ABA Panel Calls for Extensive Changes in Florida's Death Penalty System

An eight-member panel convened by the American Bar Association and consisting of prosecutors, defense lawyers, and judges concluded a two-year study of Florida's death penalty system. The panel unanimously proposed extensive changes to improve the accuracy and fairness of the state's system.  "Despite the best efforts of many legislators, judges and lawyers, much more needs to be done to ensure that Florida's death penalty system avoids executing the innocent," said University of Florida law professor Christopher Slobogin, the panel's chairman.  "Florida has released more people from death row than any other state, which suggests the system has serious problems."  Florida has freed 22 death row inmates who were exonerated since 1973.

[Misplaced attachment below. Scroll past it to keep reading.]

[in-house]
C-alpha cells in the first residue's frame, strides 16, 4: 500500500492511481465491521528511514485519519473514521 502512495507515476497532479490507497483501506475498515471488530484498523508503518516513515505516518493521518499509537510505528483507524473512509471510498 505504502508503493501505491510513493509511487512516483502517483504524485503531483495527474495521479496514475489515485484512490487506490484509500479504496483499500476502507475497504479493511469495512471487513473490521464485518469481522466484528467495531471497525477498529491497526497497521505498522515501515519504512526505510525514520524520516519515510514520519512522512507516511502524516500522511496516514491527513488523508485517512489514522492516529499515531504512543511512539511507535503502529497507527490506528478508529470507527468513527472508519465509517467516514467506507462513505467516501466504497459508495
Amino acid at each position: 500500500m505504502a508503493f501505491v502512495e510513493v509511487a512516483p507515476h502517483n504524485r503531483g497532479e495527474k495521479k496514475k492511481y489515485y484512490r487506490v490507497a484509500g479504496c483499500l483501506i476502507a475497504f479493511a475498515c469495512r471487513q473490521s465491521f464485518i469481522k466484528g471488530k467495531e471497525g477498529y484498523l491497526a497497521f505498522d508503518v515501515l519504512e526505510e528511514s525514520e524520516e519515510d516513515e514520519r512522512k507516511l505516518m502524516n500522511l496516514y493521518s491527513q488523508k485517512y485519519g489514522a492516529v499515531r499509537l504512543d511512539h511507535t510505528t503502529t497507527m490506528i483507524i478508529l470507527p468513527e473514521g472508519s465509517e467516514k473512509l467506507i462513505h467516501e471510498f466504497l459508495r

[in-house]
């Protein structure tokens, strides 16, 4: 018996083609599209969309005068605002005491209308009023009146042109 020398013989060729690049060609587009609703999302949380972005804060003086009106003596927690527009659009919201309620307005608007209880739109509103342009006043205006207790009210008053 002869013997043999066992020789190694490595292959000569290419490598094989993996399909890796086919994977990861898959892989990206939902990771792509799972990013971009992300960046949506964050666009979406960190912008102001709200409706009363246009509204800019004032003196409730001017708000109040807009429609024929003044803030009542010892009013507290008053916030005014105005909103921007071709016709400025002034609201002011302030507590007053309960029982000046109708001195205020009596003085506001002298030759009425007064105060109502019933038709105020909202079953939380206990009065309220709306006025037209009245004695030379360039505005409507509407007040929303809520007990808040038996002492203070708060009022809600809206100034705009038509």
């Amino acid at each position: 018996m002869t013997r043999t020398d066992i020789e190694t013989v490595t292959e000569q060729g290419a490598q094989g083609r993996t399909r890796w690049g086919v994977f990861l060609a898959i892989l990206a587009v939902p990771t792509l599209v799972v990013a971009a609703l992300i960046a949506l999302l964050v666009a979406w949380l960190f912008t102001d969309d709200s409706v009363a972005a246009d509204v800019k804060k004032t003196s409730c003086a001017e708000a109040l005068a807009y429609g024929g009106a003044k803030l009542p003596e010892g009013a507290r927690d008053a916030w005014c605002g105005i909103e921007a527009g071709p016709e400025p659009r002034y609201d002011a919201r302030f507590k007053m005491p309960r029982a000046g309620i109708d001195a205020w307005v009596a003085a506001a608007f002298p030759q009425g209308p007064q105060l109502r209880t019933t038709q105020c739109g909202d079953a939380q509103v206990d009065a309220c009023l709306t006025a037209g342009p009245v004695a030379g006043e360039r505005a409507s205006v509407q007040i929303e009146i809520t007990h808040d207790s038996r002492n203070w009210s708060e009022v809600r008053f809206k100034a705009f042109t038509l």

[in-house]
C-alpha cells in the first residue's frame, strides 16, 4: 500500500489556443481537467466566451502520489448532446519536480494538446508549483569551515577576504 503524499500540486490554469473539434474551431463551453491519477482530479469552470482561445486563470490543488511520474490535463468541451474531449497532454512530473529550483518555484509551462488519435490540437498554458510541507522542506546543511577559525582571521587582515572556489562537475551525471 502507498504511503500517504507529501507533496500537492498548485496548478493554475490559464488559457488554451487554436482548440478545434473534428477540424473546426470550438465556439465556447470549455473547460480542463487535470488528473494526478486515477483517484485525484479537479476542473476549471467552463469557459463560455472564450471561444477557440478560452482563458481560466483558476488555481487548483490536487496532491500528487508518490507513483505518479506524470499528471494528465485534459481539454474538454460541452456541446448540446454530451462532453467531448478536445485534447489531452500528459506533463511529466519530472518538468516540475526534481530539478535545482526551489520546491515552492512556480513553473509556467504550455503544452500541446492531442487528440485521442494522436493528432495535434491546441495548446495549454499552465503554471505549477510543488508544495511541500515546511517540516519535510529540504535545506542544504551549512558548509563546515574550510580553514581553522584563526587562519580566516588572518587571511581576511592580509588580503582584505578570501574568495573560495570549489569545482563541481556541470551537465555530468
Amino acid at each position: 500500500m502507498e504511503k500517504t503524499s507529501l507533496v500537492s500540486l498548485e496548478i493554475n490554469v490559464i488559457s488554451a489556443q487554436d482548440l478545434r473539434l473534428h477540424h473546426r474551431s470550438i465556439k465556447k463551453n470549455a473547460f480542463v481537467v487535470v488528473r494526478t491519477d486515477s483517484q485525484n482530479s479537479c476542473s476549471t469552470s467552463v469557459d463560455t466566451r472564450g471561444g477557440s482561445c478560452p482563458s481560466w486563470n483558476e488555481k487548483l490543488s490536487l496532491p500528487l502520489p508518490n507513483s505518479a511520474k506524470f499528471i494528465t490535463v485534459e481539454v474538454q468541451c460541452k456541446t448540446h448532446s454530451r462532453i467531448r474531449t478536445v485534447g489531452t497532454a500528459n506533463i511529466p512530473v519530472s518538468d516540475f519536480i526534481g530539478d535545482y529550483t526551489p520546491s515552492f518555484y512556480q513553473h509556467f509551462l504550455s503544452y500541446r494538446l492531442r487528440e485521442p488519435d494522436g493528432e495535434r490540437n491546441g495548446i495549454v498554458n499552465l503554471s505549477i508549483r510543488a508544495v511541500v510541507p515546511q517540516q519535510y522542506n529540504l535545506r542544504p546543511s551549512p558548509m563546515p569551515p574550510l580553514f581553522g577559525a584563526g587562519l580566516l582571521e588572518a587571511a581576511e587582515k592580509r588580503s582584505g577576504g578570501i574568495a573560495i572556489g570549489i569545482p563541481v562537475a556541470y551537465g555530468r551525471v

The panel recommended requiring a unanimous jury verdict on eligibility for the death penalty before judges can impose a death sentence.  Among other recommendations from the panel were:

  • Creating a commission to investigate wrongful convictions in capital cases and propose methods to prevent them.
  • Creating a second commission to review factual claims of innocence.
  • Adopting new standards on the qualifications and compensation of death penalty lawyers and appeals lawyers.
  • Drafting protocols to determine what cases should be eligible for the death penalty.
  • Studying racial disparities in capital punishment cases.
  • Establishing new rules for clemency.

This is the fourth in a series of state reviews conducted under the ABA's Death Penalty Moratorium Implementation Project.  The other states reviewed so far by similar ABA panels are Georgia, Alabama and Arizona.
(Associated Press, Sept. 17, 2006). To review the ABA's Press Release, Executive Summary and the full Florida Report, as well as reports on other states, click here.  See also Studies and Innocence.